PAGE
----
4. We may now give a list of the cases which support the view expressed in Lalla Singh's case, (Criminal Appeal No. 291 of 1958, D/-15-12-1959 (All)). To the best of our knowledge barring Asharfi's case there is a com-plete uniformity in the observations made in the other cases and there are no less than thirteen such cases. These thirteen cases include lour Divisional Bench cases and nine Single Judge cases,, excluding Lalla Singh's case, Cri. Appeal No. 291 of 1958 (All). The position, therefore, is that there are five Divisional Bench cases in support of one view and only Asharfi's case, AIR 1961 All 153 represents the contradictory view. These Divisional Bench cases are :
(1) State of U. P. v. Ram Dayal, (Criminal Appeal No. 330 of 1960, D/- 27-10-1960 (All), by Nigam and Misra JJ.); (2) The State of U. P. v. Jhabbu, (Criminal Appeal No. 511 of 1960, D/-1-2-1961 (All), by the same two Judges); (3) The State v. Ram Autar (Criminal Appeals Nos. 394 and 465 of 1960, D/- 8-2-1961 by the same two Judges). (4) Gayadin v. The State, (Criminal Appeals Nos. 391 and 534 of 1960, D/- 10-3-1961. decided by Jagdish Sahai and Nigam, JJ.).
It was observed in Gayadin's Case Cri. App. Nos. 391 and 534 of 1960, D/- 10-2-61 (All), when the matter came before the Hon'ble Judges, on a reference by a single Judge :
'In our judgment it is not necessary to reier any question of law in this ca,se to a Full Bench because in our opinion no question of law arises. The controversy, if there is any in this Court, is not with regard to the right of the prosecution whether or not to examine witnesses of identification in the committing court but only with regard to the value that is to be attached to the evidence of witnesses of identification who have not been examined in the committing court. There can be no hard and fast rule in a matter like this and every case has got to be judged in the circumstances and on the facts of its own case. Whether or not a particular person should be believed because he has not been examined in the committing court, cannot be a question of law. Consequently, we do not think it necessary to refer either this case or any question, arising in this case to a Full Bench. We direct that this appeal shall be heard on merits by a Divisional Bench of this Court.'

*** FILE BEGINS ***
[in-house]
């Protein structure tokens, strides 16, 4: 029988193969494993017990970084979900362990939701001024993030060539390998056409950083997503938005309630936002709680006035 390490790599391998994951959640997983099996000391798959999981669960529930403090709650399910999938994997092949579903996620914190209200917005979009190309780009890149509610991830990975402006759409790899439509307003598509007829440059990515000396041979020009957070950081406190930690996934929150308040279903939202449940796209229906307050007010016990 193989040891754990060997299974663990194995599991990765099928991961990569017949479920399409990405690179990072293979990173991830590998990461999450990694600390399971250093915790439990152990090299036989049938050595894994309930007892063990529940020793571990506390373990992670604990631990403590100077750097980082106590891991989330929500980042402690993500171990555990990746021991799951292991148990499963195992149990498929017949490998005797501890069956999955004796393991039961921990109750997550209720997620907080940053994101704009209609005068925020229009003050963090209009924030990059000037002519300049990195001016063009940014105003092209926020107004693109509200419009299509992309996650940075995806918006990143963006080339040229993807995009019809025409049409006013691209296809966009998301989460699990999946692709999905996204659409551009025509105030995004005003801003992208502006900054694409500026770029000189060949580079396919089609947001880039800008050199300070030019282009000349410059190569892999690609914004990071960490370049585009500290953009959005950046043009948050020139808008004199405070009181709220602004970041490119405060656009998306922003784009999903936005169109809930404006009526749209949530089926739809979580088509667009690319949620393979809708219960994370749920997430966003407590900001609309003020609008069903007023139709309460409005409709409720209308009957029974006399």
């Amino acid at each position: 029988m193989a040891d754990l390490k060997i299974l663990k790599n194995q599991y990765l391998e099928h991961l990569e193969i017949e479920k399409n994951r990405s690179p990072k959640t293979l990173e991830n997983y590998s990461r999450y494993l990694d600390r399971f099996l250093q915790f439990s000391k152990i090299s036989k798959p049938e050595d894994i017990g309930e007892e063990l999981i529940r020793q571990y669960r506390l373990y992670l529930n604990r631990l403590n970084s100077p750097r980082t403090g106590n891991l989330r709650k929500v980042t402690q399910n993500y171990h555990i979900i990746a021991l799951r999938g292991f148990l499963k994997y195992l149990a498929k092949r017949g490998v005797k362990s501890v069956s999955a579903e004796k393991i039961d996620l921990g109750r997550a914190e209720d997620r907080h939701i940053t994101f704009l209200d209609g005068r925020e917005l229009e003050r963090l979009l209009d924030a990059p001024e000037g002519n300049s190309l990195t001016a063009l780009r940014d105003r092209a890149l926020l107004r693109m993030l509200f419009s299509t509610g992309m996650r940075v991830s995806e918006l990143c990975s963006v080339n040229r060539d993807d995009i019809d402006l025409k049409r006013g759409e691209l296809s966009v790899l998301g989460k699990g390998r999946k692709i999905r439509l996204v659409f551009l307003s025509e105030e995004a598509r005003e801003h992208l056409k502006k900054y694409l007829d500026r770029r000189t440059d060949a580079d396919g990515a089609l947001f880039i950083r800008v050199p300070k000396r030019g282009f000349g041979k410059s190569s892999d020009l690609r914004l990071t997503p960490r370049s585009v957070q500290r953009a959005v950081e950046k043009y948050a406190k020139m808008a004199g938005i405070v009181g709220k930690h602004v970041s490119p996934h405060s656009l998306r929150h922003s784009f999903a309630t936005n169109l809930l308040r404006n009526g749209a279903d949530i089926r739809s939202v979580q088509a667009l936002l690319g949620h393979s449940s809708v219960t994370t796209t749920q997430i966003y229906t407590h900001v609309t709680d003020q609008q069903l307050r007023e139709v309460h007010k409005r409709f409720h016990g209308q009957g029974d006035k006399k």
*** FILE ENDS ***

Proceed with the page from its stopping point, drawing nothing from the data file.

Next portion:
This order was passed on the 3rd of February, 1961 and Gayadin's case, Cri. App. Nos. 391 and 534 of 1960, DA 10-2-1961 (All) was decided on the 10th of February, 1961 and it is one of the Divisional Bench cases referred to above. The Lamed Judges observed in that case :
'The prosecution certainly has a right to refuse to examine all the witnesses in the court of the committing Magistrate. We must however empha-sise that the evidence of identification has always been considered a weak kind of evidence. That is why the courts are very reluctant to convict only on one identification. In order to assure the court that this evidence is reliable, it is desirable thata witness should be repeatedly asked to identify the person he had seen at the time of the dacoity.'
5. We may now give a list of Single Judge cases which cover this point There were Single Judge decisions before Asharfi's case, AIR 1961 All 153 and they were
(1) Rameshwar v. The State (Criminal Appeal No. 386 of 1959, D/- 16-12-1959) (All-LB), (2) Mohammad Umar v. The State, (Cnminal Appeal No. 596 of 1959, D/- 16-3-1960) (All-LB), (3) Baijnath v. The State, (Criminal Appeal No. 254 of 1959, D/- 9-2-1960) (All-LB).
After Asharfi's case, AIR 1961 All 153, other cases which covered this point are
(1) Jadunath Smgh v. The State, Criminal Appeal No. 11 of 1960, D/- 18-8-1960 (All-LB), (2) Maiku v. The State, Criminal Appeals Nos. 474 and 507 of 1960, D/- 29-11-1960 (AIR 1961 All 612), (3) Ambar v. State, (Criminal Appeal No. 424 of 1960, D/- 13-12-1960 (All-LB), (4) Sheo Ratan v. The State, Criminal Appeal No. 526 of 1960, D/- 18-1-1961 (All-LB) (5) Mohammad Husam v. The State, Criminal Appeal No. 530 of 1960, D/- 19-1-1961 (All-LB), (6) Raj Naram v. The State, Criminal Appeal No. 422 of 1960, D/-102-1961 (All-LB).
It is not necessary to quote extracts from every one of these decisions, but we would like to cite a passage fiom, Criminal Appeals Nos. 474 and 507 of 1960, D/- 29-11-1960 (AIR 1961 All 612) (All LB), which runs as follows